We have just received notification of this free event next Tuesday at Amnesty International's Human Rights Centre:
Amnesty International and the Guatemalan Archdiocese’s Office of Human Rights (ODHAG) invite you to see this 90-minute English subtitled film which narrates the life and work Monsignor Juan José Gerardi (1922 – killed in 1998) during the time he ran a diocese in rural El Quiché, a province deeply affected by the 36 year civil war that ended in 1996. The film also looks at the time he spent in exile in Costa Rica and his work as head of Guatemalan Archdiocese’s Office of Human Rights in compiling the “Guatemala, Never Again” report which documents thousands of human rights violations committed during the civil war. Monsignor Gerardi was assassinated in 1998 by Guatemalan army intelligence operatives, two days after he publicly presented "Guatemala, Never Again".
A Q & A session will follow the screening with Nery Rodenas and Carlos Alarcon from ODHAG.
18:30 on Tue. 21 Sep 2010 at Amnesty International UK, The Human Rights Action Centre, 17-25 New Inn Yard, London EC2A 3EA. Free entry but please book your place at the Amnesty events website.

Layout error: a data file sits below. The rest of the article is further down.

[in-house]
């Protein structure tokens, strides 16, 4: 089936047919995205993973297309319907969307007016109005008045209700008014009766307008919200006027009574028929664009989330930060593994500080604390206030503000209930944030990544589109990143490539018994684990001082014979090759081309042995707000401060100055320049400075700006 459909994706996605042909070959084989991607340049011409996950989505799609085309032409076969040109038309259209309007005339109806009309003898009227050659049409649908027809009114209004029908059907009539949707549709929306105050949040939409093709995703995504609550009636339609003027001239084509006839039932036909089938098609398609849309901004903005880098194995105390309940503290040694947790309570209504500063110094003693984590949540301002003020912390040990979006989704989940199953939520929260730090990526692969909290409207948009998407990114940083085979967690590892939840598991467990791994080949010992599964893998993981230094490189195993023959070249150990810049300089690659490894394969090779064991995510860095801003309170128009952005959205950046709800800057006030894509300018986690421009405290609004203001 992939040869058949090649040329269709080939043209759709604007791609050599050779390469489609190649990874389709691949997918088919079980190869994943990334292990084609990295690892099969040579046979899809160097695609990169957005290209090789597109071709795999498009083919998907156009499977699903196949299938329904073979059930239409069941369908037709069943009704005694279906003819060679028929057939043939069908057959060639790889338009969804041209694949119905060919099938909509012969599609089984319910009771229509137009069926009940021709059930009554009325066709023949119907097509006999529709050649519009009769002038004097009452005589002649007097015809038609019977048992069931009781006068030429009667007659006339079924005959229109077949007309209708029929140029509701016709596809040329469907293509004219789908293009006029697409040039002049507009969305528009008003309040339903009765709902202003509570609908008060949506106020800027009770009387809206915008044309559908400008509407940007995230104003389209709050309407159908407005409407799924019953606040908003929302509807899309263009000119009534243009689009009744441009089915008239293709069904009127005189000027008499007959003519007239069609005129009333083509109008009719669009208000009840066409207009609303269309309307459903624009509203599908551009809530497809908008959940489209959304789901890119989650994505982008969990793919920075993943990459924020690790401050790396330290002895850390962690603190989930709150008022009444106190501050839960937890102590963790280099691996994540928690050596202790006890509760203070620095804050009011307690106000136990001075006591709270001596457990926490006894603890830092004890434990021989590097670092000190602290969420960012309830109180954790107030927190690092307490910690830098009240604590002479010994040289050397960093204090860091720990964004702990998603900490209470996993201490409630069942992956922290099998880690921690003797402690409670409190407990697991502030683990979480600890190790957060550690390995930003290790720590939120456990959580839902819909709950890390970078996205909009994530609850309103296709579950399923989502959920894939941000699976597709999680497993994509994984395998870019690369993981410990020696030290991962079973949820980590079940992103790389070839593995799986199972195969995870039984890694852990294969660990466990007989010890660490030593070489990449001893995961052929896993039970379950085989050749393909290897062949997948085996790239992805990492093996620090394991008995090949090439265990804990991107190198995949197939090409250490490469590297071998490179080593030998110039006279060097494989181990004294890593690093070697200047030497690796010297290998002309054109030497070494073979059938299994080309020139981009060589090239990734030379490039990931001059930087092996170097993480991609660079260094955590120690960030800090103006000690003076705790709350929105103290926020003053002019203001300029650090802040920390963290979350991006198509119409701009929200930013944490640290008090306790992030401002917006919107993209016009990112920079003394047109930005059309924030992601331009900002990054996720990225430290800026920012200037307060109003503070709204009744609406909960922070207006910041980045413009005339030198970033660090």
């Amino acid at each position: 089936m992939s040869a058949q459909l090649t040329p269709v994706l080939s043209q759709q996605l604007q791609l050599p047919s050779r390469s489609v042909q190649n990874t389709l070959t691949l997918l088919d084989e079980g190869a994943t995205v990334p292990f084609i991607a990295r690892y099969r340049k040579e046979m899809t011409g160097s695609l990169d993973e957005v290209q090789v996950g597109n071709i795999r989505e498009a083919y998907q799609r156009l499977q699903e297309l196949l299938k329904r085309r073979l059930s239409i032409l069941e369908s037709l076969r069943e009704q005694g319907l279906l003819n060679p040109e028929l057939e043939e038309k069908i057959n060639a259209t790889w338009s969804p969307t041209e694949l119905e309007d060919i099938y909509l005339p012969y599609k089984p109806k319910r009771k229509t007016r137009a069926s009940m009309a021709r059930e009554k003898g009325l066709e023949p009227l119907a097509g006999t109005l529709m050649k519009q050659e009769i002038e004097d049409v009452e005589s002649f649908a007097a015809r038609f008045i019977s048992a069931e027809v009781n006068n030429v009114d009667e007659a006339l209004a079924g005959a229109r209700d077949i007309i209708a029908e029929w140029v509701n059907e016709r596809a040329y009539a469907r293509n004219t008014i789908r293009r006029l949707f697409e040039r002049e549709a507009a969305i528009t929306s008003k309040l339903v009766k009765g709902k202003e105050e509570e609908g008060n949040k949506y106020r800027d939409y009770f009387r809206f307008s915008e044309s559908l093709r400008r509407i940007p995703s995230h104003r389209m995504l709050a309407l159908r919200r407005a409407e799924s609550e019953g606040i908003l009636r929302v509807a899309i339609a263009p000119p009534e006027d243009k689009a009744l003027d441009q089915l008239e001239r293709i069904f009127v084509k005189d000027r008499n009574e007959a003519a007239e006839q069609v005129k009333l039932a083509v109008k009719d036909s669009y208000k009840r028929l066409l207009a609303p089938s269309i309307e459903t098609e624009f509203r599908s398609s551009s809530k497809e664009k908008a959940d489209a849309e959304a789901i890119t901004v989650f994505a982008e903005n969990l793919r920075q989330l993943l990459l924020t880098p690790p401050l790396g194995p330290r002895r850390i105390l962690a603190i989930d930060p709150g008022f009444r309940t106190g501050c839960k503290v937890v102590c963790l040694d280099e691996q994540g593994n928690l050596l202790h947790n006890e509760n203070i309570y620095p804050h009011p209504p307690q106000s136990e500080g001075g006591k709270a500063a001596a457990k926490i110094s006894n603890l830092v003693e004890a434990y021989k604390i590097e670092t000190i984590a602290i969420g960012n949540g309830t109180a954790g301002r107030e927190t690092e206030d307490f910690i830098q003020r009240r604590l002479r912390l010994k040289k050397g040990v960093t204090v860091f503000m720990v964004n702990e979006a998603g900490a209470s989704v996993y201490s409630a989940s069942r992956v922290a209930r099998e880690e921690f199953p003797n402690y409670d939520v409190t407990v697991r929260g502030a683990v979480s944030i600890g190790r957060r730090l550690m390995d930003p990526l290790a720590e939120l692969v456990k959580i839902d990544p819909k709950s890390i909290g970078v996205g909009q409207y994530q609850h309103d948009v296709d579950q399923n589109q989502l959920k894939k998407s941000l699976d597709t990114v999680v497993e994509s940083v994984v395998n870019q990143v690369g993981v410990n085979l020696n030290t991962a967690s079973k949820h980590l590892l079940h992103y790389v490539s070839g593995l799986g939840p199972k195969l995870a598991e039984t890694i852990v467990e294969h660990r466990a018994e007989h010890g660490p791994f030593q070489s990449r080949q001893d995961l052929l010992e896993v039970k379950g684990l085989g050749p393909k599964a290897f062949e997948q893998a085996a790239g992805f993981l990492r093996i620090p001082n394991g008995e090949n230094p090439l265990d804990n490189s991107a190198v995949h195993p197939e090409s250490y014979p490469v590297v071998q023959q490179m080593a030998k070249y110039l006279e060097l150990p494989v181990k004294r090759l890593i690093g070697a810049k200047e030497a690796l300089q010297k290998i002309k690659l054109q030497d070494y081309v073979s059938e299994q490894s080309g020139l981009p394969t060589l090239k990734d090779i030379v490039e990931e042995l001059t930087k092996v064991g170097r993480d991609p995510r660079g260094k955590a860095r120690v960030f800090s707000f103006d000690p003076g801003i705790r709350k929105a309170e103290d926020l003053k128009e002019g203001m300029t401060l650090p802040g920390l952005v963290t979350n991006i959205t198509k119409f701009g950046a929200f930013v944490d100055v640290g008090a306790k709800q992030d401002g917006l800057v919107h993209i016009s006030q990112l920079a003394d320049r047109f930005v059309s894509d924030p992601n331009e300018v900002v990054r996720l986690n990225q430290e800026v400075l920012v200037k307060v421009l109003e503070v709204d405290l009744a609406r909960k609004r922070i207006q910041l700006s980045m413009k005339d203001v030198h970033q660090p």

It is rare that Guatemala gets any attention in the chambers of Westminster, so I was pleased to see that a parliamentary question has been asked about it recently. During the fourteenth session of the UN Human Rights Council a motion was passed relating to enforced disappearances, interestingly one of its sponsors is Guatemala. The motion calls on states, among other things, to "continue their efforts to elucidate the fate of disappeared persons".
The lamentable resignation of Carlos Castresana, head of the International Commission against Impunity in Guatemala, better known by its initials as CICIG, has focussed attention on this important body. We should not forget how unique it is, as you can read in this interesting paper  sent to us recently. Its main thrust is that CICIG can be a model for how to organise external intervention to mend legal systems.
CICIG is unique in the sense that it is not entirely an international effort, nor is it wholly domestic, it has a bit of both but ultimately has to fit into the Guatemalan judicial system. It is also unique in being able to suggest reform, and includes training local personnel, all taken together ought to create a lasting legacy.
Right on the deadline given by the Interamerican Commission of Human Rights (CIDH, in Spanish) for compliance, the Guatemalan government has responded positively to their request that mining activities at the Marlin mine be suspended.